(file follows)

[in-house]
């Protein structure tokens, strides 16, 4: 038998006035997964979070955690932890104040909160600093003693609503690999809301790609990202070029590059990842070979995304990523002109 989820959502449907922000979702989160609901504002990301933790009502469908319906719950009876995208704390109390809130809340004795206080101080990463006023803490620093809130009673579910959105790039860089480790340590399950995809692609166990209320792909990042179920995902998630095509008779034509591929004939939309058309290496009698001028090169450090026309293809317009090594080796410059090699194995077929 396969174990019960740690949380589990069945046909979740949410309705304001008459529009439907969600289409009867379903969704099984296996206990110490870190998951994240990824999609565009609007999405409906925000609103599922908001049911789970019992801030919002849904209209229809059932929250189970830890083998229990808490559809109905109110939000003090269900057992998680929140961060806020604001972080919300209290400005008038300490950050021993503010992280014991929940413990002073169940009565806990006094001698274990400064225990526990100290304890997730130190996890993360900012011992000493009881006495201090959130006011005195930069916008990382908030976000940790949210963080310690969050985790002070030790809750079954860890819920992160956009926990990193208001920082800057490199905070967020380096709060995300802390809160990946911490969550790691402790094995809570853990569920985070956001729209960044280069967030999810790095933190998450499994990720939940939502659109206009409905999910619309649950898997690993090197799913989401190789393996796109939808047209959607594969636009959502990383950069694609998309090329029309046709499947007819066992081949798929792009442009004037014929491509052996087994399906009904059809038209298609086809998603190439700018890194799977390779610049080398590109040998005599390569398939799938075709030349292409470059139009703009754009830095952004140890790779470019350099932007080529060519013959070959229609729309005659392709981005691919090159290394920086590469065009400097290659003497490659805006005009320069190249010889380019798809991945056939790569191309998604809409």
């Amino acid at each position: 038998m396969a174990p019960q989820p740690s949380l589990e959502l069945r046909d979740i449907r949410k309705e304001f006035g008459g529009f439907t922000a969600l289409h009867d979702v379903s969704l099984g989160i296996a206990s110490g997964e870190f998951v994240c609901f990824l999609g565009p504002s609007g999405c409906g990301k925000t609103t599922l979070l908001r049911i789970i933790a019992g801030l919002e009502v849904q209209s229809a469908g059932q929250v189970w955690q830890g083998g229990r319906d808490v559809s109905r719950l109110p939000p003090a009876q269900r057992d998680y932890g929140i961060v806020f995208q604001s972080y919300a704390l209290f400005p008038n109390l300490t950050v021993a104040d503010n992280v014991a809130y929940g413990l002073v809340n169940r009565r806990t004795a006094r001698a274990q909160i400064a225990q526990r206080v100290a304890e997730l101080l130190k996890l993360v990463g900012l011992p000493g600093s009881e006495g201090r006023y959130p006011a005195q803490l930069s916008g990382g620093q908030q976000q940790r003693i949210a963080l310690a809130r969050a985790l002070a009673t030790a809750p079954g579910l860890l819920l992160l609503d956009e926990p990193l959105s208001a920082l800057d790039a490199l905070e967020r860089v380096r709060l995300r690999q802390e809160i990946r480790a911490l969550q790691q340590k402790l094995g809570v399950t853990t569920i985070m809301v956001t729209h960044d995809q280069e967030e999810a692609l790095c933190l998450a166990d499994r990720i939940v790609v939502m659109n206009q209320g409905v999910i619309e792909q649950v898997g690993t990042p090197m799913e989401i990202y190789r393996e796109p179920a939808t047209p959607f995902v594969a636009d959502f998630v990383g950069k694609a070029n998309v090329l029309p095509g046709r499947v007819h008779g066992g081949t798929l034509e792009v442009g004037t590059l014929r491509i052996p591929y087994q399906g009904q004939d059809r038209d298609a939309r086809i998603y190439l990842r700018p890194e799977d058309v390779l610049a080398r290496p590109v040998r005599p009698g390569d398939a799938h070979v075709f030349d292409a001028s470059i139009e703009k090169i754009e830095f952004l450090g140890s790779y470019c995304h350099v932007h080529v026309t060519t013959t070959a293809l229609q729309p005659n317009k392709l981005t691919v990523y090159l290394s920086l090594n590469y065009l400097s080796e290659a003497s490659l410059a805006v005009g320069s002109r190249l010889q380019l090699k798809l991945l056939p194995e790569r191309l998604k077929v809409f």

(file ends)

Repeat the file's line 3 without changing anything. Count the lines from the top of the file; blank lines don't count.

């Amino acid at each position: 038998m396969a174990p019960q989820p740690s949380l589990e959502l069945r046909d979740i449907r949410k309705e304001f006035g008459g529009f439907t922000a969600l289409h009867d979702v379903s969704l099984g989160i296996a206990s110490g997964e870190f998951v994240c609901f990824l999609g565009p504002s609007g999405c409906g990301k925000t609103t599922l979070l908001r049911i789970i933790a019992g801030l919002e009502v849904q209209s229809a469908g059932q929250v189970w955690q830890g083998g229990r319906d808490v559809s109905r719950l109110p939000p003090a009876q269900r057992d998680y932890g929140i961060v806020f995208q604001s972080y919300a704390l209290f400005p008038n109390l300490t950050v021993a104040d503010n992280v014991a809130y929940g413990l002073v809340n169940r009565r806990t004795a006094r001698a274990q909160i400064a225990q526990r206080v100290a304890e997730l101080l130190k996890l993360v990463g900012l011992p000493g600093s009881e006495g201090r006023y959130p006011a005195q803490l930069s916008g990382g620093q908030q976000q940790r003693i949210a963080l310690a809130r969050a985790l002070a009673t030790a809750p079954g579910l860890l819920l992160l609503d956009e926990p990193l959105s208001a920082l800057d790039a490199l905070e967020r860089v380096r709060l995300r690999q802390e809160i990946r480790a911490l969550q790691q340590k402790l094995g809570v399950t853990t569920i985070m809301v956001t729209h960044d995809q280069e967030e999810a692609l790095c933190l998450a166990d499994r990720i939940v790609v939502m659109n206009q209320g409905v999910i619309e792909q649950v898997g690993t990042p090197m799913e989401i990202y190789r393996e796109p179920a939808t047209p959607f995902v594969a636009d959502f998630v990383g950069k694609a070029n998309v090329l029309p095509g046709r499947v007819h008779g066992g081949t798929l034509e792009v442009g004037t590059l014929r491509i052996p591929y087994q399906g009904q004939d059809r038209d298609a939309r086809i998603y190439l990842r700018p890194e799977d058309v390779l610049a080398r290496p590109v040998r005599p009698g390569d398939a799938h070979v075709f030349d292409a001028s470059i139009e703009k090169i754009e830095f952004l450090g140890s790779y470019c995304h350099v932007h080529v026309t060519t013959t070959a293809l229609q729309p005659n317009k392709l981005t691919v990523y090159l290394s920086l090594n590469y065009l400097s080796e290659a003497s490659l410059a805006v005009g320069s002109r190249l010889q380019l090699k798809l991945l056939p194995e790569r191309l998604k077929v809409f």